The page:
How Can We Make Learning 'Differently' Normal?
Editor's Note: California is taking steps to bring its nearly 700,000 special education students closer to the mainstream. Long operated as an educational island, special education faces criticism for unnecessarily segregating students and maintaining rigid boundaries around treatments, such as individualizing educational plans. Responding to the recommendations of a Special Education Task Force, the State Board of Education is working to connect special ed and the state's new Local Control Funding Formula and associated accountability plans. They put the spotlight on special education, in part, because 70 percent of students who have been classified as having learning disabilities are members of high-needs groups that receive additional funding under the state plan. Today, in the first of two articles about special education, Jonathan Raymond, President of the Stuart Foundation urges us to consider special ed students as normal and to stop isolating them. (The Stuart Foundation also supports 'On California' but does not control its content.) Tomorrow, Arun Ramanathan, advocates changing how we think about special education students, how we test them, and how we use school personnel./ctk
By Jonathan P. Raymond
I have long grappled with this fundamental question: do we really know our children? Every child is unique, and learns differently. Even if my own children were the exact same age and sitting in the same classroom, they wouldn't thrive if they were taught the exact same way. How they learn and what interests them are different. With few exceptions, our public education system doesn't do a good job normalizing learning differently. We have words like "differentiated instruction," and now "personalized learning." But how can we really make learning differently normal?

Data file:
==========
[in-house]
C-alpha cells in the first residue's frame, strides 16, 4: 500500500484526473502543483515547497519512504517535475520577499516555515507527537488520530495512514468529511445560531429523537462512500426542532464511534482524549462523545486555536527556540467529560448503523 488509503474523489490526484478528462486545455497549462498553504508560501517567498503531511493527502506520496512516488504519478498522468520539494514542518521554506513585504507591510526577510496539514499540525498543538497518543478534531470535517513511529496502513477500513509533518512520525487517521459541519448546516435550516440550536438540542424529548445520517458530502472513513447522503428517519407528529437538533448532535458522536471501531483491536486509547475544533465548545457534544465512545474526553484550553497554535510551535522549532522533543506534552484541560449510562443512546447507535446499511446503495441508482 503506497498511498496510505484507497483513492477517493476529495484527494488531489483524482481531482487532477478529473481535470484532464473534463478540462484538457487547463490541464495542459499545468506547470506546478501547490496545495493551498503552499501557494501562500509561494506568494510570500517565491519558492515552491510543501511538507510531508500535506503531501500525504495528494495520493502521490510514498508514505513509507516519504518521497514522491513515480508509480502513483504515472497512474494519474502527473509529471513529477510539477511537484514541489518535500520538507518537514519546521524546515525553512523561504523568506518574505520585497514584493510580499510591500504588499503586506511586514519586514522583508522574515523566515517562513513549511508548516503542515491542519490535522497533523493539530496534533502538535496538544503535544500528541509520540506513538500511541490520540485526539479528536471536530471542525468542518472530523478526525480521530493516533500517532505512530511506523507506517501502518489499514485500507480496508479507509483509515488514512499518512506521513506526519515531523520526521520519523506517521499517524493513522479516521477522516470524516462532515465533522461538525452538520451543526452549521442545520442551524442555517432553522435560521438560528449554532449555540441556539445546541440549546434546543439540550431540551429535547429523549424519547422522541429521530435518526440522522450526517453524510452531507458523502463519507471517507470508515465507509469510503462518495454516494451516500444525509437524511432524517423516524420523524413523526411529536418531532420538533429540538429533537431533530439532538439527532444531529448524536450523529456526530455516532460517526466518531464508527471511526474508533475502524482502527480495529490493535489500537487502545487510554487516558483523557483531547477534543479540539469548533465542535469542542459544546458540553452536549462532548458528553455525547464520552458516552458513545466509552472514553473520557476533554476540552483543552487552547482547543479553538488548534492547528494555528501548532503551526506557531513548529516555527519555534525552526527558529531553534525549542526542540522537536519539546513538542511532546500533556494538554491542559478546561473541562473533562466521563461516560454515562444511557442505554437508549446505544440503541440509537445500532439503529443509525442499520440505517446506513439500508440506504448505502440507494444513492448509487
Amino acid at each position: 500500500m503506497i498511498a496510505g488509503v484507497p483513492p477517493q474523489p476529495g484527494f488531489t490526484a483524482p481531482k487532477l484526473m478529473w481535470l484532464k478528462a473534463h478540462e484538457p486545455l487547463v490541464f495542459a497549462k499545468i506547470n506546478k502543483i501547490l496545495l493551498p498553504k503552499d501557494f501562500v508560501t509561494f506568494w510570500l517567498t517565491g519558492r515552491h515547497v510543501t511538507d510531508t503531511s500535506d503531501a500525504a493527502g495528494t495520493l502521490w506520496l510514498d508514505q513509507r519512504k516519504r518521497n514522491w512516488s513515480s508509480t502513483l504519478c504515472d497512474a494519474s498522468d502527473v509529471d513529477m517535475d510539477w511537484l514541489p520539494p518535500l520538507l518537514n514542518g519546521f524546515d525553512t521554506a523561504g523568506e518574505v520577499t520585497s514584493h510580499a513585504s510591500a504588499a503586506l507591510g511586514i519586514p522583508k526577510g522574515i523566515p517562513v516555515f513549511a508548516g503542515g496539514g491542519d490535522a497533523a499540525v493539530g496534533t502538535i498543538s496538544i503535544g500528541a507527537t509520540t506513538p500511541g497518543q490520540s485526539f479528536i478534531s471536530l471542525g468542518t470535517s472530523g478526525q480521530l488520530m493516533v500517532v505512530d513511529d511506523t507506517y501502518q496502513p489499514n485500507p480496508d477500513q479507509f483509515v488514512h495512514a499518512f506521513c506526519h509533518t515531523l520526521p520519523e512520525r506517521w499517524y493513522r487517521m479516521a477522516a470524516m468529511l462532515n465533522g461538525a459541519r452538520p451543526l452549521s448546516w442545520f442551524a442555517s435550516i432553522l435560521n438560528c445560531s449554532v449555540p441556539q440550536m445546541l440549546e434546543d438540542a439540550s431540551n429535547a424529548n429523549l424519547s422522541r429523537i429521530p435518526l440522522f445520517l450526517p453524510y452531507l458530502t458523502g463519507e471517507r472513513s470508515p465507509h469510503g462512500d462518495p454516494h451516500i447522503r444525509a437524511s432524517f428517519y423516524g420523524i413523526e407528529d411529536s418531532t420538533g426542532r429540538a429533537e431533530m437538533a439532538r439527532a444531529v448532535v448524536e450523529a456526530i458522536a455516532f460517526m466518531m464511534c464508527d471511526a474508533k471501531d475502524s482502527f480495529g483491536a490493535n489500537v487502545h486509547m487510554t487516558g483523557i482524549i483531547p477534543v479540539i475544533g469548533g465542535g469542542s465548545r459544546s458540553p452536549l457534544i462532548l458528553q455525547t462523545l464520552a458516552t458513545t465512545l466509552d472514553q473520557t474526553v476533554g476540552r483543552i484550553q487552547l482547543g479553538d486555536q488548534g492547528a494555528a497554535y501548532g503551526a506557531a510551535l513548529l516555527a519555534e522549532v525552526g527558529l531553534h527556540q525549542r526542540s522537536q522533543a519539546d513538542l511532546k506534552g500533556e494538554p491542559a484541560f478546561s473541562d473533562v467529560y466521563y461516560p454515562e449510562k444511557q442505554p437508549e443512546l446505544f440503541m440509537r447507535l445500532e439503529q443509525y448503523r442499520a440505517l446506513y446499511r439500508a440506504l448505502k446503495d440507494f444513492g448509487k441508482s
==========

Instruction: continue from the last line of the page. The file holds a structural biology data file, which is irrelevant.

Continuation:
Let's examine our approach to special education, which serves children with learning disabilities. For most children, special education is a destination. Once they receive their "Individual Education Plan," (IEP) they are entitled to receive services and supports, largely funded with federal dollars. It's likely they will keep the "learning disabled" designation throughout their K-12 education life. Here's the problem: special education was never intended as a destination, but rather as a series of supports and services aimed at reintegrating them into the classroom flow.
Pull-Out; Keep Out
Yet today, most special education services are delivered via the so-called "pullout model," i.e., outside of the classroom. What does it do to a child's sense of self to be removed from their classroom and made to feel different? With few exceptions, IEP's do not have to be delivered outside of a classroom. Worse still are the isolated classrooms filled with children on IEP's. In California, these are called "special day classes." The majority of children in these classrooms, stigmatized and separated from their peers, are boys of color.
On my first day of school as superintendent in Sacramento, I took a bus to an elementary school. As I walked through the campus greeting parents and staff, one parent approached and asked me to go visit Classroom 11. Finding a special day class for children with autism, I asked the teacher if these kids ever had a chance to engage with other children in the school. "Oh no," she replied, "my children couldn't handle that." But when and how would her children ever learn to engage, get along, and build relationships with their peers? And what of the children outside Classroom 11? How will we teach them empathy and compassion?